Reviving the Fish Factory
A main part of the Blackbush project, the new Fish Factory is being built on the spot of a previous fish factory that was destroyed in the early 2000s. The building’s overall size is about 6,000 square feet, combining contemporary forms with traditional techniques. The architecture forges a physical connection between community and landscape.
Onsite the Ground level will feature “Fin at the Fish Factory” (Take Away Menu) which is a pick-up and takeout dining option as well as a local seafood market that is looking to help improve the local area’s economic renaissance.
Opening in conjunction with the Hotel in 2022 will be “Fluke at the Fish Factory“. This is being planned for upstairs on level two, which will be a spectacular dining room with unparalleled views, an open concept kitchen and community space.
“My goal at the end of the day in developing this area is to create social development and employment for the area.” said Tim Banks, the developer and CEO of APM.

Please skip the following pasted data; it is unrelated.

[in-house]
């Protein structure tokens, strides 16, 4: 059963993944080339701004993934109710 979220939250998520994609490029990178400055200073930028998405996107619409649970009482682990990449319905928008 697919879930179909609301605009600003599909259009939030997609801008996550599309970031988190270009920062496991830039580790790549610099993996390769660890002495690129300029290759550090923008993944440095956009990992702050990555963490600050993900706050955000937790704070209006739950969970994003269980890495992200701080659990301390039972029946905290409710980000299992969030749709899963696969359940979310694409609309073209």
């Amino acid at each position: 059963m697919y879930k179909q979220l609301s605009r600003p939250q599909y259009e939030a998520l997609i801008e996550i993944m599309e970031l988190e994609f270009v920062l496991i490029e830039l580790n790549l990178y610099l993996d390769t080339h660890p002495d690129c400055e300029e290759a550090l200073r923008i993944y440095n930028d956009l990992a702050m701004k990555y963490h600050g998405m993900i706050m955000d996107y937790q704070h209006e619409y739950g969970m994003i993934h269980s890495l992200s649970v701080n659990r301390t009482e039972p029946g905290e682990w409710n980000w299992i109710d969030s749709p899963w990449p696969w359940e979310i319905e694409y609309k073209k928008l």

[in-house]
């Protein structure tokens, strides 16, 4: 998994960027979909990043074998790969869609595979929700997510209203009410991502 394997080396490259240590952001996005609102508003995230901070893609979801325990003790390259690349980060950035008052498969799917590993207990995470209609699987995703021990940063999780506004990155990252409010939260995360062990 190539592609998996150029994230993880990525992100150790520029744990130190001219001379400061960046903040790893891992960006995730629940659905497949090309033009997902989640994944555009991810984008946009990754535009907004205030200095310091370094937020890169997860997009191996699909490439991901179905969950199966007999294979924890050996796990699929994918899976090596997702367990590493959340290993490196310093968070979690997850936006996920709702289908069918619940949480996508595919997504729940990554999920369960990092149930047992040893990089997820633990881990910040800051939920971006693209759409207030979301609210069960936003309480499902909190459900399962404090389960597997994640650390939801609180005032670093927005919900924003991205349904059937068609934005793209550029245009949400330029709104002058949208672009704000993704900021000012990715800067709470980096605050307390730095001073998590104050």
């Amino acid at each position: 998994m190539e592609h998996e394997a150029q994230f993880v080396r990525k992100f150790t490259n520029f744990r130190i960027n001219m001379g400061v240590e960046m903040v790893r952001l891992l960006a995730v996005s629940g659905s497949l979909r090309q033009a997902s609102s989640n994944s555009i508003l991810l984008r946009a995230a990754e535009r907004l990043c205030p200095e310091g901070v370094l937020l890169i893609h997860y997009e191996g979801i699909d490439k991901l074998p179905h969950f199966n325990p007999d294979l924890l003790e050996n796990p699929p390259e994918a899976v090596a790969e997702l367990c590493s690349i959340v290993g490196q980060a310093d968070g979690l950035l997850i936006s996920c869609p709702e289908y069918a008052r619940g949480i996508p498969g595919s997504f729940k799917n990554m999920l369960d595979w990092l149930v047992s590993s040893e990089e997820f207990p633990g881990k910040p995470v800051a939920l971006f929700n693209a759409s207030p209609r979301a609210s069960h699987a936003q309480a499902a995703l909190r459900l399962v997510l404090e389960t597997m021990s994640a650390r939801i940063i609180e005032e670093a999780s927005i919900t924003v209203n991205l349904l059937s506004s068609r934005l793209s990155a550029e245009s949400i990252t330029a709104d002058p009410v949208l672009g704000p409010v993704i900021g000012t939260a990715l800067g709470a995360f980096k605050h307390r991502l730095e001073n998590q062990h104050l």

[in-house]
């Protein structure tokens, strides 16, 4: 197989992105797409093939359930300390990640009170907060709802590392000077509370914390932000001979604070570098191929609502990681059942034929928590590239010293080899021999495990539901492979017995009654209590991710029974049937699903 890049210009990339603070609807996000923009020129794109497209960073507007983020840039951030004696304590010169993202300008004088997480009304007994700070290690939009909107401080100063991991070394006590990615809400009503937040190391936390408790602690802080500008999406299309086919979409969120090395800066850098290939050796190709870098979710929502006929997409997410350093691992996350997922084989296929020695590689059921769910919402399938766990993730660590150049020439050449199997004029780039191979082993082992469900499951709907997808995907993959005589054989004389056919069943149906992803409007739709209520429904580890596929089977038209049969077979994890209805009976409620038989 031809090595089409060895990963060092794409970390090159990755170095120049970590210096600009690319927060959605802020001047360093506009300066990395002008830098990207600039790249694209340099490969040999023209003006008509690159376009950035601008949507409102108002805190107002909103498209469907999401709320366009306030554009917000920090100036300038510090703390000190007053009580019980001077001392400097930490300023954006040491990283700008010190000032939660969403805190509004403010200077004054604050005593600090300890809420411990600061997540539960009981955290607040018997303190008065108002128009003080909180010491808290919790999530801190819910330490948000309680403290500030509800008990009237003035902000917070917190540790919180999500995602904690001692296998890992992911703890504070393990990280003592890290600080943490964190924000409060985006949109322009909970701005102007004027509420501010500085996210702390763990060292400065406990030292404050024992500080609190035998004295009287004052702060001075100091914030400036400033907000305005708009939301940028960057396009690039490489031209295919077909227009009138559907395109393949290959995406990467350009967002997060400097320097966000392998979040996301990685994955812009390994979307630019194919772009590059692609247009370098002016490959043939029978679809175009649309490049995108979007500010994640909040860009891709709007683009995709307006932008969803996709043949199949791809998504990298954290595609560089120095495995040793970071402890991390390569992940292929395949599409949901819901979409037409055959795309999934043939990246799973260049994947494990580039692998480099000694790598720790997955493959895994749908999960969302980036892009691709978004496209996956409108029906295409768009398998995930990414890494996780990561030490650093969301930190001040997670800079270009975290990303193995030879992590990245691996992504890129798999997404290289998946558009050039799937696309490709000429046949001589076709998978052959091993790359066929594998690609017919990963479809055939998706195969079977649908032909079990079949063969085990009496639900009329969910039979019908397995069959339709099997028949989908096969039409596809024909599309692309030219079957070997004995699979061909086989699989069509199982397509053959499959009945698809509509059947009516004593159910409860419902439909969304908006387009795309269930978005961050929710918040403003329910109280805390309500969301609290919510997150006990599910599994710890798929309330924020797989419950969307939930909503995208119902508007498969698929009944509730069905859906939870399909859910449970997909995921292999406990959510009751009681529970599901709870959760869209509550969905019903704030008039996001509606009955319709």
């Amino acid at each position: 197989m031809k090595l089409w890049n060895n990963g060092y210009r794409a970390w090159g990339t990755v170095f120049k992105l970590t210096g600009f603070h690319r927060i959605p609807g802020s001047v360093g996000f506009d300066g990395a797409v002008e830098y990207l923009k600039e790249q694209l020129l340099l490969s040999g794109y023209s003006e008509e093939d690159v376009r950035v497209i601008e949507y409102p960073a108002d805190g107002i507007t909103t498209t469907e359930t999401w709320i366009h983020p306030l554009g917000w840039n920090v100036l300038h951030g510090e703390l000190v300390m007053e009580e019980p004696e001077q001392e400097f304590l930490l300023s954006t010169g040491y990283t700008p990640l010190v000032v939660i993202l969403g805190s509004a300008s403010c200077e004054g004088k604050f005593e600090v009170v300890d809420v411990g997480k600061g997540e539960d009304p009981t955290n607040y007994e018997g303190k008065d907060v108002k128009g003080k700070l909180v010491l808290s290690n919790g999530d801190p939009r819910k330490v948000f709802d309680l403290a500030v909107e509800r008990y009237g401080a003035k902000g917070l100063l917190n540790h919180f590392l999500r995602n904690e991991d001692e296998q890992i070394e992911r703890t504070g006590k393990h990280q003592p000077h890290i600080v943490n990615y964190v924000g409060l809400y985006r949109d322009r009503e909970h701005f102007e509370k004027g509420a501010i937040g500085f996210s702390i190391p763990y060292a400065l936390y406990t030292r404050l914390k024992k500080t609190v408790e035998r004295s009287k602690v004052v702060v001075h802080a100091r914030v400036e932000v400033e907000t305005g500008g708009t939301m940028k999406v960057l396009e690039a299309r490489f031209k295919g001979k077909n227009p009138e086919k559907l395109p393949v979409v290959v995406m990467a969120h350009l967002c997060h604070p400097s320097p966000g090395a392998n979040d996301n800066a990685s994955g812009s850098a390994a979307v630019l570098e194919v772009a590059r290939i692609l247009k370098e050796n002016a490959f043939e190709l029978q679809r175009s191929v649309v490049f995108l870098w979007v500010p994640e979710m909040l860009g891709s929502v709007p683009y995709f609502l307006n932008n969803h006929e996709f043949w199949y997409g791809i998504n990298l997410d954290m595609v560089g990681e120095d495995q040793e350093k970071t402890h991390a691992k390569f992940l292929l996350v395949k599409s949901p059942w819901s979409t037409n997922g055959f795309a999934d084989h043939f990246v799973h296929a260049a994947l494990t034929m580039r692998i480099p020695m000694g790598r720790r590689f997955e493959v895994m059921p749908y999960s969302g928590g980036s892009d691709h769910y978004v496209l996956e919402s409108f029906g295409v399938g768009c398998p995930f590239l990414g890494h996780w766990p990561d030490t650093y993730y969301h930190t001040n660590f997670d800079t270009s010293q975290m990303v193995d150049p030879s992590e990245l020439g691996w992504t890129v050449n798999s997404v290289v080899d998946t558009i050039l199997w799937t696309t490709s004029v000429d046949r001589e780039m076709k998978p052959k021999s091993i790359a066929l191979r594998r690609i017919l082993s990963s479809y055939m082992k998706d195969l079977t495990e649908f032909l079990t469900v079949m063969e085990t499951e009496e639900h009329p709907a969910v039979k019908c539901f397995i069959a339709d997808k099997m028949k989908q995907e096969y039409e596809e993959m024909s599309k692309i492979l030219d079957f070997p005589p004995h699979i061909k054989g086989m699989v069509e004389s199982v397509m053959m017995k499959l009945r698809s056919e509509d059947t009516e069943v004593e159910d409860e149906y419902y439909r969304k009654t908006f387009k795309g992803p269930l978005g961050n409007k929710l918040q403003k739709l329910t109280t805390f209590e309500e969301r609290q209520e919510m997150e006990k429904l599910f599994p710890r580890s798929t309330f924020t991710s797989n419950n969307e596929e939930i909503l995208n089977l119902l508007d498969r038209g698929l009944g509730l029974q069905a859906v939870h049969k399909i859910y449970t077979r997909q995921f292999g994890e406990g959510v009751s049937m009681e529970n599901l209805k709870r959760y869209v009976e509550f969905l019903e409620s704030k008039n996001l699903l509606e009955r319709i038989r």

Also included in the space will be a Fish Market, a place to purchase Prince Edward Islands fresh and delicious seafood. Blackbush will be partnering with several local providers to source the best and freshest product.
The idea is to have 3 to 4 people working here during the winter months and up to 12 people in the summer. “We’re going to operate it ourselves and try to work with the Community as closely as we can.” he said. “I’m hoping we’ll be able to do something in the Grand Tracadie Community that will transpire into a seasonal business to employ youth and people within the area and also try to maintain it in the winter to see that it provides quality products to the local and international markets.” As well as processing seafood for local markets, the plan involves preparing seafood focused delights on the lower level for consumption. It won’t involve restaurant dining service but a space for people to sit and eat. That upper level will also serve as a meeting and convention space. These are also vital non-profit activities that bring the Blackbush and the Fish Factory closer to the community as a whole, helping improve the region’s economic renaissance.
Excerpts from “Reviving the Fish Factory” By Terrance McEachern Saltwire Network